Beyond powering the country’s electricity grid with 100% green energy, Ardern also wants to reach zero net emissions by 2050. This ambitious goal is very much in line with her focus on climate change throughout the course of her campaign. Environmental issues were one of her top priorities from the start, which increased her appeal with young voters and helped her become one of the youngest world leaders at only 37.
Reaching zero net emissions would require overcoming challenging issues like eliminating fossil fuels in vehicles. Ardern hasn’t outlined a plan for reaching this goal, but has suggested creating an independent commission to aid in the transition to a lower carbon economy.
She also set a goal of doubling the number of trees the country plants per year to 100 million, a goal she says is “absolutely achievable” using land that is marginal for farming animals.
Greenpeace New Zealand climate and energy campaigner Amanda Larsson believes that phasing out fossil fuels should be a priority for the new prime minister. She says that in order to reach zero net emissions, Ardern “must prioritize closing down coal, putting a moratorium on new fossil fuel plants, building more wind infrastructure, and opening the playing field for household and community solar.”
A worldwide shift to renewable energy
Addressing climate change is becoming more of a priority around the world and many governments are assessing how they can reduce their reliance on fossil fuels and switch to environmentally-friendly energy sources. Sustainable energy is becoming an increasingly profitable industry, giving companies more of an incentive to invest.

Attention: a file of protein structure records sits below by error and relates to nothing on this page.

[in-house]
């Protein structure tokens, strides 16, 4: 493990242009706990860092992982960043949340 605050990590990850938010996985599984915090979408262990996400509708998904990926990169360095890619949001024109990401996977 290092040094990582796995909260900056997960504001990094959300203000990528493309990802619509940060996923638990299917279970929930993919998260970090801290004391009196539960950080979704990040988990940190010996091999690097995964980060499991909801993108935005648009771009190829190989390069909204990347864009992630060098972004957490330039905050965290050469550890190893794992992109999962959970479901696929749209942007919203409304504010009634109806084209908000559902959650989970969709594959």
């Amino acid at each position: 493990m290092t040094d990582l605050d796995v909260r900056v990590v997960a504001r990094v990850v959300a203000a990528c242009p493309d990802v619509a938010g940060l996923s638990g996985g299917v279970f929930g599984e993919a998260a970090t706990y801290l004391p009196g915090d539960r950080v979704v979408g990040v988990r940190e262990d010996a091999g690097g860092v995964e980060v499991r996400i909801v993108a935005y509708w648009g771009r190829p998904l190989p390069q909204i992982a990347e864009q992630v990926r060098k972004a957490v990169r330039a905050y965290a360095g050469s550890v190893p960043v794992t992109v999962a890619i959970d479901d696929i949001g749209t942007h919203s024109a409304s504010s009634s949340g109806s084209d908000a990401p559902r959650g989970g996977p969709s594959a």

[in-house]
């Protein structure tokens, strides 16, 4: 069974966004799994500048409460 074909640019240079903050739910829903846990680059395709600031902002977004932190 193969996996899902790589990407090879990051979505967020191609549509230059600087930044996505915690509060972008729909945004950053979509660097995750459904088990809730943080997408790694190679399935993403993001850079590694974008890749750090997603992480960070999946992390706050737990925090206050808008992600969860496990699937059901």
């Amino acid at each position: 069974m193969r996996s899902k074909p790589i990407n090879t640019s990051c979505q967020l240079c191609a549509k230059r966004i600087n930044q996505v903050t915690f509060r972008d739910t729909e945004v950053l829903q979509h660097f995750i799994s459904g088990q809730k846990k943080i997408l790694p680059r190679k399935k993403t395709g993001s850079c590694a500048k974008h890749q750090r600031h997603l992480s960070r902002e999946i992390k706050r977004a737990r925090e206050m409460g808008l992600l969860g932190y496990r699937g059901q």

Ardern isn’t alone in her climate concerns, as other prominent world leaders like Justin Trudeau and Emmanuel Macron have made renewable energy a focus of their campaigns. She isn’t the first to set ambitious goals, either. Sweden and Norway share New Zealand’s goal of net zero emissions by 2045 and 2030, respectively.
Scotland already sources more than half of its electricity from renewable sources and aims to fully transition by 2020, while France announced plans in September to stop fossil fuel production by 2040. This would make it the first country to do so, and the first to end the sale of gasoline and diesel vehicles.
Many parts of the world still rely heavily on coal, but if these countries are successful in phasing out fossil fuels and transitioning to renewable resources, it could serve as a turning point. As other world leaders see that switching to sustainable energy is possible – and profitable – it could be the start of a worldwide shift towards environmentally-friendly energy.